I don't know whether to laugh or cry. Laugh because I have a potential solution to accuracy problems or cry because there is yet another nit to pick. Trying to control the variables is like picking stick-tights out of a wool sweater.

    So is the conclusion that some alloys are junk and others good? Or is the conclusion that if you mix bullets from different casting sessions you' ll ruin accuracy?
    BJJ

    Do you have any alloy that is consistent? Can you obtain that same alloy in the future? If you answer yes to both, use that alloy for load development. As I stated in the previous post, I do that with 92-2-6 as it is a standard commercial alloy that I have the most of and I can easily replace. The other advantage is that most commercial cast bullets are made from it, so a lot of range lead should be close.

    Once you have a good load with your known alloy, try your "mystery" alloy and see how it performs. For plinking loads it may not matter much.

    In my case, If my "good" .38 load groups 1.5" from my carbine at 50 yards, I am ok with 2.5" groups using "mystery" alloy . I am not a good enough shot for that to make a difference. If that same "good" carbine load shoots a 2.5 " group at 25 yards out of my pistols I am done. I can live with 3.5" groups our of the pistols with "mystery alloy". That becomes "My Load" forever.

    If I hunted with cast bullets, I would never change alloy once a good load is found. Hunting is important. When I shot Bullseye I did the same. The load and alloy was tailored to the gun.

    But I have three rifles and four pistols in .38/.357 and I will not work up the ideal load for each gun. Too much work for too little gain IMHO for what I need.

    Charlie b makes a good point about how casting methods can affect results. I do not like water quenching due to the mess it makes, and I will not take the time to heat treat bullets.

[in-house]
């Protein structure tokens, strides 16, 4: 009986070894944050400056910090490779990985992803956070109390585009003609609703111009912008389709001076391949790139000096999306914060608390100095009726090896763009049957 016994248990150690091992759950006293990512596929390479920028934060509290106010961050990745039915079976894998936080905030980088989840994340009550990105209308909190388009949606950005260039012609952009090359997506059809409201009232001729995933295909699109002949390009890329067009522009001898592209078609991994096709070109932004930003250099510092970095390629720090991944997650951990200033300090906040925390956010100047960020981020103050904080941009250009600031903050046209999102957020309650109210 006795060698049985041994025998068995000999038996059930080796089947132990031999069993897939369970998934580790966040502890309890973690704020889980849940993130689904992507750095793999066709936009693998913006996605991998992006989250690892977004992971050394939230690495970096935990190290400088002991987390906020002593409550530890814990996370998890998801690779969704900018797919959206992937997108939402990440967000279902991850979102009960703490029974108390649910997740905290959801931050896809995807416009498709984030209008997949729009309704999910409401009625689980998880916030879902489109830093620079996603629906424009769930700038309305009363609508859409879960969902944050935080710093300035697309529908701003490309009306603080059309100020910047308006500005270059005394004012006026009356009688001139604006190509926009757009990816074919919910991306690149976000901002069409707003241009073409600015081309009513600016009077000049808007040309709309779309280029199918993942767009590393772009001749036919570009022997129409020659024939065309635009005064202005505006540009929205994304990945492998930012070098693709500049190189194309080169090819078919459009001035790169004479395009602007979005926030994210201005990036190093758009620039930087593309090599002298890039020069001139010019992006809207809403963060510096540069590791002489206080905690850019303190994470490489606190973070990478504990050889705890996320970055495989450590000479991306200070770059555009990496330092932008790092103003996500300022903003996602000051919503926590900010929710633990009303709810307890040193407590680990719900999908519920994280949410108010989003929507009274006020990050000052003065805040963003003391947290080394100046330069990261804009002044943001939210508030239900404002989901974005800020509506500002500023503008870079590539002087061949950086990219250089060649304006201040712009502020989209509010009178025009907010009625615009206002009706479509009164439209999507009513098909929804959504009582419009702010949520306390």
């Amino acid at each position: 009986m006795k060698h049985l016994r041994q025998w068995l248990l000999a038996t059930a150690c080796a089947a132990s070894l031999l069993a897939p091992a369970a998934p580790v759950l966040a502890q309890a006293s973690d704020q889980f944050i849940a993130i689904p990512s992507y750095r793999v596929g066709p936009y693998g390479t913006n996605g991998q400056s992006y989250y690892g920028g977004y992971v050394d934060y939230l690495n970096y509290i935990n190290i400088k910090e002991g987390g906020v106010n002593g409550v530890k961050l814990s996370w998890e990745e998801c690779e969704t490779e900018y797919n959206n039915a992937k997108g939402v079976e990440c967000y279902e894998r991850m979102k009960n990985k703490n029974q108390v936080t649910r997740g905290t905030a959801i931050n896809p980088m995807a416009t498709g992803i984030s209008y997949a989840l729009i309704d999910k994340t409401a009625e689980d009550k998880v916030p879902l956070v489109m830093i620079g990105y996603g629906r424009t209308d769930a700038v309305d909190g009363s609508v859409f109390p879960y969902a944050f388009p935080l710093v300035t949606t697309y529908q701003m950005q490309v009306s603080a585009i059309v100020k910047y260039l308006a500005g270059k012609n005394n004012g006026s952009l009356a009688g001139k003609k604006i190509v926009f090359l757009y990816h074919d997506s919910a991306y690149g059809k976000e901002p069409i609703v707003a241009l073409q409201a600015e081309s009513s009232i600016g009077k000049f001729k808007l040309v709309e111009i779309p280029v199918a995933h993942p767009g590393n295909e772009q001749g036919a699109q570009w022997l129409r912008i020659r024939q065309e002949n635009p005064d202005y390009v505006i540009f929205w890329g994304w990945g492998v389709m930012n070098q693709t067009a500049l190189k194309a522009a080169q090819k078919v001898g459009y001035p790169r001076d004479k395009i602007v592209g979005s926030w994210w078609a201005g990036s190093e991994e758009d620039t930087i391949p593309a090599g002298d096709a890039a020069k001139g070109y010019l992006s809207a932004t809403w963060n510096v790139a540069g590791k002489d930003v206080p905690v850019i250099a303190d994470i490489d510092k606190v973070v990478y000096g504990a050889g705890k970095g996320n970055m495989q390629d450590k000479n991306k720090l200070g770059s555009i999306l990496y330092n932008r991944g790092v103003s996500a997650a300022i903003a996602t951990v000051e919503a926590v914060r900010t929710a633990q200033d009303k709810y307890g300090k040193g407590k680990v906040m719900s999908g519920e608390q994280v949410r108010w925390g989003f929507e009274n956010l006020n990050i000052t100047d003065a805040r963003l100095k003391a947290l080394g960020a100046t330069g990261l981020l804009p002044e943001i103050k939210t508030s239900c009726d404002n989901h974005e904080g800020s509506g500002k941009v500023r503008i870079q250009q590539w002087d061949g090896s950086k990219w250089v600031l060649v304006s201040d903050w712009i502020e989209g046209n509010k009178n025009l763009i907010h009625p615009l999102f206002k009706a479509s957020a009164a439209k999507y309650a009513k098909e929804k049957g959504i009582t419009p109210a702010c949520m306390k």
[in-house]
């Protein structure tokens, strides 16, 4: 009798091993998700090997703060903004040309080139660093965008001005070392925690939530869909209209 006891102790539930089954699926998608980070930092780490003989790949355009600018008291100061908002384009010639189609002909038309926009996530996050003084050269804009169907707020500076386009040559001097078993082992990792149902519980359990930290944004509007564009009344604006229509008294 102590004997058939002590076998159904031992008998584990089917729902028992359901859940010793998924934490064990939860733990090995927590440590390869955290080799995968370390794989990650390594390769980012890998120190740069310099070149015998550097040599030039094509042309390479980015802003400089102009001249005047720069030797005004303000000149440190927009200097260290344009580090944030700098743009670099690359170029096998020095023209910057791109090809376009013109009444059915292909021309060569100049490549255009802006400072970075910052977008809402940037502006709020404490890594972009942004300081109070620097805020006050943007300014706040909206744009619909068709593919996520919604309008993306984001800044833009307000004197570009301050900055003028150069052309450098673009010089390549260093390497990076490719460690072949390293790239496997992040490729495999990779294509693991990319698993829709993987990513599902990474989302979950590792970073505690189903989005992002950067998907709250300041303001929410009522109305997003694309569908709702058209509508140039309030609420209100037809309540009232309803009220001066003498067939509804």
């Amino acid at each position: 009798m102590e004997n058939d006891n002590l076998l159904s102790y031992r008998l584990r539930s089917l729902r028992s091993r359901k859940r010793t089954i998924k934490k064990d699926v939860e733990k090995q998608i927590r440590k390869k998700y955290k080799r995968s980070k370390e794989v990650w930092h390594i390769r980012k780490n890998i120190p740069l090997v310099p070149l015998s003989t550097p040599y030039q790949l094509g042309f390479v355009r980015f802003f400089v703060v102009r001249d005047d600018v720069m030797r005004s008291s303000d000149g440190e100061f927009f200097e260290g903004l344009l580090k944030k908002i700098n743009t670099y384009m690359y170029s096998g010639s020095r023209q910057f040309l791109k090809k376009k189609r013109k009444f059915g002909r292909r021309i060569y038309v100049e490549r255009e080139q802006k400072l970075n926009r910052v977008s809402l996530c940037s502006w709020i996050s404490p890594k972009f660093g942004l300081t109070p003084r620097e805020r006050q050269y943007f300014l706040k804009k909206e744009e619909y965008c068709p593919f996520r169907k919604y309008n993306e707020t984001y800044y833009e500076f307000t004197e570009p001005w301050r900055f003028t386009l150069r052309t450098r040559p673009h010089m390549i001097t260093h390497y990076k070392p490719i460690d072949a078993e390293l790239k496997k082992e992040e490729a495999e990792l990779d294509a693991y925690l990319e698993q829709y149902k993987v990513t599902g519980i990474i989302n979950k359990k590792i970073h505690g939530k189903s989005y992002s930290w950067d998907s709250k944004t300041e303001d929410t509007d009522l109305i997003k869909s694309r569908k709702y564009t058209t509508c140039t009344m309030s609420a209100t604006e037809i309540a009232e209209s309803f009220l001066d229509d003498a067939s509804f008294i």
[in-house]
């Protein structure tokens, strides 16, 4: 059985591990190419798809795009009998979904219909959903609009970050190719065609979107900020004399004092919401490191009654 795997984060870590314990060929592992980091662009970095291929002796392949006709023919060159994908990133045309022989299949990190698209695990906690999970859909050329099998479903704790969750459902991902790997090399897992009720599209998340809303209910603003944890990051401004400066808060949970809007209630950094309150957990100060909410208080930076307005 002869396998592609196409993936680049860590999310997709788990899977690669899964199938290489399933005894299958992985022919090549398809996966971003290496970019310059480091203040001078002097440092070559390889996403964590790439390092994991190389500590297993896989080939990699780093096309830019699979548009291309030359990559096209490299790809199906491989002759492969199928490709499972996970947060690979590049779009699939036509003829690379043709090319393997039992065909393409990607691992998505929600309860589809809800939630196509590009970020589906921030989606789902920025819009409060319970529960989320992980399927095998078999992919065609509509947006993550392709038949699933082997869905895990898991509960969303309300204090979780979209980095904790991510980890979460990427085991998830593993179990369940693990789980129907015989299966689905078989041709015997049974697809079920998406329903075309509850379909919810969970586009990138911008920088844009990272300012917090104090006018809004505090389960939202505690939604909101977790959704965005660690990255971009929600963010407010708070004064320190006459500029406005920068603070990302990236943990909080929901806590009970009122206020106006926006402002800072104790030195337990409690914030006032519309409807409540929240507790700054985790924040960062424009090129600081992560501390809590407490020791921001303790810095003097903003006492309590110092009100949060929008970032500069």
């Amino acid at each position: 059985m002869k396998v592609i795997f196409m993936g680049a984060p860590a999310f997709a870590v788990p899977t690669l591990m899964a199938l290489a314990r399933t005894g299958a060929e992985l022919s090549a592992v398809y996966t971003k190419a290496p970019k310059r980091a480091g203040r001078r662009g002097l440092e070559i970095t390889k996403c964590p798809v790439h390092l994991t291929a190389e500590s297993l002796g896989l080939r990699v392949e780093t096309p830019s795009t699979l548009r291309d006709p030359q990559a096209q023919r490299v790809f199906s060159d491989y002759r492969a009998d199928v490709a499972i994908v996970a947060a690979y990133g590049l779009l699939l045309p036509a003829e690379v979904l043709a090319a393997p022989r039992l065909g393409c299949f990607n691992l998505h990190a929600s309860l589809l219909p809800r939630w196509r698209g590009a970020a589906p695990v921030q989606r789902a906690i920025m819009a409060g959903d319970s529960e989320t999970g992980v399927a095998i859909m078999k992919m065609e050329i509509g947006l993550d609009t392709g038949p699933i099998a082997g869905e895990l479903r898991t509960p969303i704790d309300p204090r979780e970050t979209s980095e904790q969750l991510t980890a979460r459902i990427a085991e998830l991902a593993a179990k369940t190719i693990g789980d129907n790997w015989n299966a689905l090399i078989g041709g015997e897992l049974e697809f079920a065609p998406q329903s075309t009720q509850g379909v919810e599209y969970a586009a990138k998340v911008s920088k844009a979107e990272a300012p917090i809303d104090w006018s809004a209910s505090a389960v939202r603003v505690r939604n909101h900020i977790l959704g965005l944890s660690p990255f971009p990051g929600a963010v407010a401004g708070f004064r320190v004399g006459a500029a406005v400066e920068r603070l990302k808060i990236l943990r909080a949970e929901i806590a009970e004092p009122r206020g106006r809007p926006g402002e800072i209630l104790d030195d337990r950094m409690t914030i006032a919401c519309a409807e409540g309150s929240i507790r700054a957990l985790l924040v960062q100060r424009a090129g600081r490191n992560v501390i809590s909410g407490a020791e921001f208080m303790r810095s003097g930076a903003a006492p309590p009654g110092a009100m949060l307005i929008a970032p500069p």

IMHO cast bullets are not worth my time for critical applications like hunting. When I shot Bullseye I used factory 148 gr HBWC at 50 yards as I could never approach their level of accuracy with my casting skills. My practice load was cast bullet that shot to the same POI but groups about 3/4" larger.

    You can get anal about casting or decide good enough is good enough. People are wired differently and have different needs. You should decide which camp you want to be in. I am in the anal camp for HV rifle performance and shoot jacketed; in the good enough camp for cast bullets in pistol calibers.
    Don Verna

    NRA Endowment Member

  14. #14
    No I don't have a consistent alloy. Except for muzzleloader roundballs which I try to keep as close to pure as possible (plumber's lead). The rest is sort of a mish-mash of wheel weights, range scrap, and other odd scraps (once people learn you cast they tend to give you all sorts of "finds").

    On occasion I've gotten some really nice groups, then can have a bit of trouble trying to reproduce that some time later. It may be because of alloy. But I think it would be easier to melt all the lead together to produce one consistent alloy for the entire big batch than it would be to try to keep track of numerous alloys. I would of course reserve the plumber's lead for muzzleloaders which I already do. But I could melt all the wheelweights I have on hand together with the strange scraps and make one, big, consistent batch of muffin-tin ingots. Then I could cast from that batch, while accumulating more scraps and wheel weights, then just before the first batch runs out I'd mix up the next batch. I would have to re-visit the loads developed with the first batch and perhaps raise or lower the powder charge a tad to dial in the loads for the next batch.

    However, if it is not as simple as tweak the charge to match the alloy that could stink. If some alloys just plain can't shoot well that would really bite if I made a mix of crappy alloy. If one alloy will perform well with H4227 but another needs H110 that would be even more maddening.